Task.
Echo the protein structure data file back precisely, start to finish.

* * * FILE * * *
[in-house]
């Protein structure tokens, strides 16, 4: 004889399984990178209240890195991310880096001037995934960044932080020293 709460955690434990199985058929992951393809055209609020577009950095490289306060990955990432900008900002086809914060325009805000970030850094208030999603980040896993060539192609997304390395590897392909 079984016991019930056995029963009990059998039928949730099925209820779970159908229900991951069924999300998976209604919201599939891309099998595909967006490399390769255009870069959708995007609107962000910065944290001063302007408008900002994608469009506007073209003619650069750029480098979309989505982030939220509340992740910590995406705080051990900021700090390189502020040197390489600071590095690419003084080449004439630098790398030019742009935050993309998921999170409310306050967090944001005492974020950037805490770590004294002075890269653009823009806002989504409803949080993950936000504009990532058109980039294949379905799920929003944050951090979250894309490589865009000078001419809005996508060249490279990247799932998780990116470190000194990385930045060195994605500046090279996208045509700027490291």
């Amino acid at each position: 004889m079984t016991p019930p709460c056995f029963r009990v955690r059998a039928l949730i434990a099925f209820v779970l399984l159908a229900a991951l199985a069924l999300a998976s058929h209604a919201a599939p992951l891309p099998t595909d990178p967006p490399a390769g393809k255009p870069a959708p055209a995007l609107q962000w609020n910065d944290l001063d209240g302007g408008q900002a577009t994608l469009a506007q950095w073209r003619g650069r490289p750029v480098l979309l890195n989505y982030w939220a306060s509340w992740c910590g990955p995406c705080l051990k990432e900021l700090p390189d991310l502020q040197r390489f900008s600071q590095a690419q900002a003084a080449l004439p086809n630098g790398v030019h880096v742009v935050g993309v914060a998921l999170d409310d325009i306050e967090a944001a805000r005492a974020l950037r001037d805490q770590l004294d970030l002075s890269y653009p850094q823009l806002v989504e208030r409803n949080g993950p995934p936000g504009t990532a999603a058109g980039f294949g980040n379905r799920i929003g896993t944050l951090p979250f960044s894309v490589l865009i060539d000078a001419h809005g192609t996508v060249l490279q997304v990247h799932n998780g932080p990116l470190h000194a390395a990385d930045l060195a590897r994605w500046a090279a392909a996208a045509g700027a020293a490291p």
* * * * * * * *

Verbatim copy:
[in-house]
């Protein structure tokens, strides 16, 4: 004889399984990178209240890195991310880096001037995934960044932080020293 709460955690434990199985058929992951393809055209609020577009950095490289306060990955990432900008900002086809914060325009805000970030850094208030999603980040896993060539192609997304390395590897392909 079984016991019930056995029963009990059998039928949730099925209820779970159908229900991951069924999300998976209604919201599939891309099998595909967006490399390769255009870069959708995007609107962000910065944290001063302007408008900002994608469009506007073209003619650069750029480098979309989505982030939220509340992740910590995406705080051990900021700090390189502020040197390489600071590095690419003084080449004439630098790398030019742009935050993309998921999170409310306050967090944001005492974020950037805490770590004294002075890269653009823009806002989504409803949080993950936000504009990532058109980039294949379905799920929003944050951090979250894309490589865009000078001419809005996508060249490279990247799932998780990116470190000194990385930045060195994605500046090279996208045509700027490291």
């Amino acid at each position: 004889m079984t016991p019930p709460c056995f029963r009990v955690r059998a039928l949730i434990a099925f209820v779970l399984l159908a229900a991951l199985a069924l999300a998976s058929h209604a919201a599939p992951l891309p099998t595909d990178p967006p490399a390769g393809k255009p870069a959708p055209a995007l609107q962000w609020n910065d944290l001063d209240g302007g408008q900002a577009t994608l469009a506007q950095w073209r003619g650069r490289p750029v480098l979309l890195n989505y982030w939220a306060s509340w992740c910590g990955p995406c705080l051990k990432e900021l700090p390189d991310l502020q040197r390489f900008s600071q590095a690419q900002a003084a080449l004439p086809n630098g790398v030019h880096v742009v935050g993309v914060a998921l999170d409310d325009i306050e967090a944001a805000r005492a974020l950037r001037d805490q770590l004294d970030l002075s890269y653009p850094q823009l806002v989504e208030r409803n949080g993950p995934p936000g504009t990532a999603a058109g980039f294949g980040n379905r799920i929003g896993t944050l951090p979250f960044s894309v490589l865009i060539d000078a001419h809005g192609t996508v060249l490279q997304v990247h799932n998780g932080p990116l470190h000194a390395a990385d930045l060195a590897r994605w500046a090279a392909a996208a045509g700027a020293a490291p």